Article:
Frankly, you've got more to fear from the weather than you do from congress, at least in the form of dairy. Drought caused corn prices to skyrocket, which causes livestock farm cost to skyrocket, which means their goods will, you guessed it, skyrocket in price. Mother nature still has more control over economics than congress and lately, works faster.
"Fiscal Cliff" ............Is that a new Jamaican Name for the US Citizen that is taking it up the A?? by the Dictatorship in power.
We do have Farm subsidies to help Control prices, We are the BEST FED Nation in the World.
Some Farmers have a tough go of it, mostly due to Weather conditions, others due to disease or catastrophes.....And then a few because of mismanagement or lack of skills.
Most of the"cheap beef"has all came to Market,because of past droughts..Some/part herds were lost.
There are other options to drinking milk...For many....Usually not children.
I DON'T BELIEVE the $7 dollar/gal milk scare...
I guess much of the Farm Bill includes "food stamp program."??
I don't believe that Multi-million dollar Corporate farm functions, should get subsidies at the same type of percentage(%) levels.....If any ??
Copyright © 2013 Microsoft. All rights reserved.
Quotes are real-time for NASDAQ, NYSE and AMEX. See delay times for other exchanges.
Fundamental company data and historical chart data provided by Thomson Reuters (click for restrictions). Real-time quotes provided by BATS Exchange. Real-time index quotes and delayed quotes supplied by Interactive Data Real-Time Services. Fund summary, fund performance and dividend data provided by Morningstar Inc. Analyst recommendations provided by Zacks Investment Research. StockScouter data provided by Verus Analytics. IPO data provided by Hoover's Inc. Index membership data provided by SIX Financial Information.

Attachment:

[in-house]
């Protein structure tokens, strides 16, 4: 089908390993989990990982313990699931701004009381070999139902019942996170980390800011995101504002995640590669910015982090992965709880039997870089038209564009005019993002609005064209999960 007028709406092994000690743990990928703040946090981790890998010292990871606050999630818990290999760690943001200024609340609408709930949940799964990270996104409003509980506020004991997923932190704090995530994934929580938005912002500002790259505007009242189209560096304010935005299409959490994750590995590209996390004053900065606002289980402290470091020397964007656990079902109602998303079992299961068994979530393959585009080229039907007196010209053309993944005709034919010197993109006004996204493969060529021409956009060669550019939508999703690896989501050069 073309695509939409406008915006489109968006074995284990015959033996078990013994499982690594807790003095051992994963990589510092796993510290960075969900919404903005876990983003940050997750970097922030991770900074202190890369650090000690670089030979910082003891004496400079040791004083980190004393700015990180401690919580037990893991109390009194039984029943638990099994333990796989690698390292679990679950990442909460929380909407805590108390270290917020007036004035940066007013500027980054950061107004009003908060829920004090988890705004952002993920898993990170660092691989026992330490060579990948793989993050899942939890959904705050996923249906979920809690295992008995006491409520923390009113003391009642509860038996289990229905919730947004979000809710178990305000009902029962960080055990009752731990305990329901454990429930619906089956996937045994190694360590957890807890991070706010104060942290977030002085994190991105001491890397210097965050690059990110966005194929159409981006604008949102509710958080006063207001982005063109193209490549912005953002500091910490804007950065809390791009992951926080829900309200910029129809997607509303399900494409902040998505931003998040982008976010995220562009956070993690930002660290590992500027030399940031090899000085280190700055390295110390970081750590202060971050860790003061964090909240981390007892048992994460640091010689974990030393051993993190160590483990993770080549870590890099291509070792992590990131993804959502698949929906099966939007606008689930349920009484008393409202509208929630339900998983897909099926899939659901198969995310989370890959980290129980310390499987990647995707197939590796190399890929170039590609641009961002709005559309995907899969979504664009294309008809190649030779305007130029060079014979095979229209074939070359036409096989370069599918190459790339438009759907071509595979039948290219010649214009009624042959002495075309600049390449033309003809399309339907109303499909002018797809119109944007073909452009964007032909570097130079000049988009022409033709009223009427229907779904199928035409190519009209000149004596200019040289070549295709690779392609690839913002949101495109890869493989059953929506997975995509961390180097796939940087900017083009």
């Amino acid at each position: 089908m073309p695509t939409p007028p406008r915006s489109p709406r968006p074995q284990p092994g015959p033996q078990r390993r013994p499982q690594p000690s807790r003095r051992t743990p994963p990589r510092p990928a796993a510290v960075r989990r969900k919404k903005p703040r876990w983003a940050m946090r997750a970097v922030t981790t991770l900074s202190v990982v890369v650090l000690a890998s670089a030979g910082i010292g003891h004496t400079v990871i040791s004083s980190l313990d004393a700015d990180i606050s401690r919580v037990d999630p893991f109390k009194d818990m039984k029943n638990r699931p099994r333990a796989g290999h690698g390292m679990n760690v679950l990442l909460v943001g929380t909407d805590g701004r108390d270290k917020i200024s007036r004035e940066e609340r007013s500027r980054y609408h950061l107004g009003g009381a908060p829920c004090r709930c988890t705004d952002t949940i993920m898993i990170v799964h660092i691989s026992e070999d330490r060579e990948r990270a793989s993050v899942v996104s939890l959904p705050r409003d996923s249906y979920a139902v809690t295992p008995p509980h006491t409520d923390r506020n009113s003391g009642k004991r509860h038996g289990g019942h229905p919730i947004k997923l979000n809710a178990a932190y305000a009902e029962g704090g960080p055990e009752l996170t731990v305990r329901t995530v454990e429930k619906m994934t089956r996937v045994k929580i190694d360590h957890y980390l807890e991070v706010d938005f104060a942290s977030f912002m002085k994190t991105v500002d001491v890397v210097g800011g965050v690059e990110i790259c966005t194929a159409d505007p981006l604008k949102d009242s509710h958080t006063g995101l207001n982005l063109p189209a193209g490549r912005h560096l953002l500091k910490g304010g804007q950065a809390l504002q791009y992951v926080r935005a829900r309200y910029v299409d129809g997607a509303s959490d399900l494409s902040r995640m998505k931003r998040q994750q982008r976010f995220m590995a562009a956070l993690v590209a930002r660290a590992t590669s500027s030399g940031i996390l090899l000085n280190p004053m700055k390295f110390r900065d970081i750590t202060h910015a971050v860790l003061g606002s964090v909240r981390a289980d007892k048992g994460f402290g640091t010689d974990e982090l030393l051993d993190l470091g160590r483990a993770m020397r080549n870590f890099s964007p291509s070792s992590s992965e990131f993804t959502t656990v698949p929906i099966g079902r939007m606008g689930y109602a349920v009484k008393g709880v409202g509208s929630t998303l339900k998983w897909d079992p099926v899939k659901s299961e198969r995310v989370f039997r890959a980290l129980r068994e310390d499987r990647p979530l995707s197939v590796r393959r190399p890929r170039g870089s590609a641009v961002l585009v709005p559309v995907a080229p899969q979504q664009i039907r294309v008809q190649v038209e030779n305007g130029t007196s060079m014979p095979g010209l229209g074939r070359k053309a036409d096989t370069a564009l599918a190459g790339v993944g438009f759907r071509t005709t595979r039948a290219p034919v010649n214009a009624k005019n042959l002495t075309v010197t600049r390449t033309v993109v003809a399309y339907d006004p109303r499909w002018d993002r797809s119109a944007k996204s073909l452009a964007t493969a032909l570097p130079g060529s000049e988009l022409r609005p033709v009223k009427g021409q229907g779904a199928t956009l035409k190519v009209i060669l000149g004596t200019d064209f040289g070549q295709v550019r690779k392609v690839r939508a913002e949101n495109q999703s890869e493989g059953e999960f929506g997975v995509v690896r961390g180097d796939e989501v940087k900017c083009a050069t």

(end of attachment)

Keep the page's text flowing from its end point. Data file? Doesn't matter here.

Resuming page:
Tired of constantly dying batteries, she came up with a device that could revolutionize energy storage -- and won $50,000 from Intel.
- Detroit in hot water over proposal to sell art
- Sears spirals toward oblivion
- Why aren't heads rolling at the IRS?
- Do we pay attention to roads and bridges now?
- Yahoo may be going after Hulu
- Apple's first computer could fetch $450,000
- AT&T adds sneaky fee onto its wireless bills
- Soaring ER use adds more pain to health costs
- Netflix gets 'Arrested Development' stars cheap
[BRIEFING.COM] Stocks entered the weekend on a mixed note as the S&P 500 shed 0.1% while the Dow ended with a gain of 0.1%.
The major averages began the day on a lower note as nine of ten sectors saw losses of more than 0.5%.
The consumer staples sector was the lone exception as the group spent the entire day in positive territory thanks to the relative strength of Dow component Procter & Gamble (PG 81.89, +3.19). The second-largest staple stock advanced ... More
More Market News
Try as the bears might, they couldn't break US stocks. But investors still face frothy prices and considerable headwinds.